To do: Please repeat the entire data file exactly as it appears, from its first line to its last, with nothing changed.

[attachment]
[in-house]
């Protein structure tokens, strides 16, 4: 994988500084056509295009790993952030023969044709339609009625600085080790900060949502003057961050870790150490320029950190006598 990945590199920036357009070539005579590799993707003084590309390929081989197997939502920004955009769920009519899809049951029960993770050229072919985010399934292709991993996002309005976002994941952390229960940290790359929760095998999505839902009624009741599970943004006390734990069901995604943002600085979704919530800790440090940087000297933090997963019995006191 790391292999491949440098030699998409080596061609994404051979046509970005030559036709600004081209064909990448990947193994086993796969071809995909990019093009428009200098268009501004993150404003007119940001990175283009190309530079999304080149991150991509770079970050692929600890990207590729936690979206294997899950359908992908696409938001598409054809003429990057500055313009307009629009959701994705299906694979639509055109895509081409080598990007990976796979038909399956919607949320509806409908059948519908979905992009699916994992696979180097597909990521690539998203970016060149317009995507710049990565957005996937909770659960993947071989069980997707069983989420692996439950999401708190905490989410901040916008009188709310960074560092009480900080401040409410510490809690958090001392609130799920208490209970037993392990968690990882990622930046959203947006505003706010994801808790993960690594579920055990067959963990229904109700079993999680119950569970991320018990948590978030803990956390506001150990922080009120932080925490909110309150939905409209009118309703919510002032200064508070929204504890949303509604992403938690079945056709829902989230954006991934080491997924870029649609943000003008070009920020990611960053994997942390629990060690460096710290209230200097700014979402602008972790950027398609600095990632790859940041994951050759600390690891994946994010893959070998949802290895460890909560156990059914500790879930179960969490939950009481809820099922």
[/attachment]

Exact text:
[in-house]
């Protein structure tokens, strides 16, 4: 994988500084056509295009790993952030023969044709339609009625600085080790900060949502003057961050870790150490320029950190006598 990945590199920036357009070539005579590799993707003084590309390929081989197997939502920004955009769920009519899809049951029960993770050229072919985010399934292709991993996002309005976002994941952390229960940290790359929760095998999505839902009624009741599970943004006390734990069901995604943002600085979704919530800790440090940087000297933090997963019995006191 790391292999491949440098030699998409080596061609994404051979046509970005030559036709600004081209064909990448990947193994086993796969071809995909990019093009428009200098268009501004993150404003007119940001990175283009190309530079999304080149991150991509770079970050692929600890990207590729936690979206294997899950359908992908696409938001598409054809003429990057500055313009307009629009959701994705299906694979639509055109895509081409080598990007990976796979038909399956919607949320509806409908059948519908979905992009699916994992696979180097597909990521690539998203970016060149317009995507710049990565957005996937909770659960993947071989069980997707069983989420692996439950999401708190905490989410901040916008009188709310960074560092009480900080401040409410510490809690958090001392609130799920208490209970037993392990968690990882990622930046959203947006505003706010994801808790993960690594579920055990067959963990229904109700079993999680119950569970991320018990948590978030803990956390506001150990922080009120932080925490909110309150939905409209009118309703919510002032200064508070929204504890949303509604992403938690079945056709829902989230954006991934080491997924870029649609943000003008070009920020990611960053994997942390629990060690460096710290209230200097700014979402602008972790950027398609600095990632790859940041994951050759600390690891994946994010893959070998949802290895460890909560156990059914500790879930179960969490939950009481809820099922």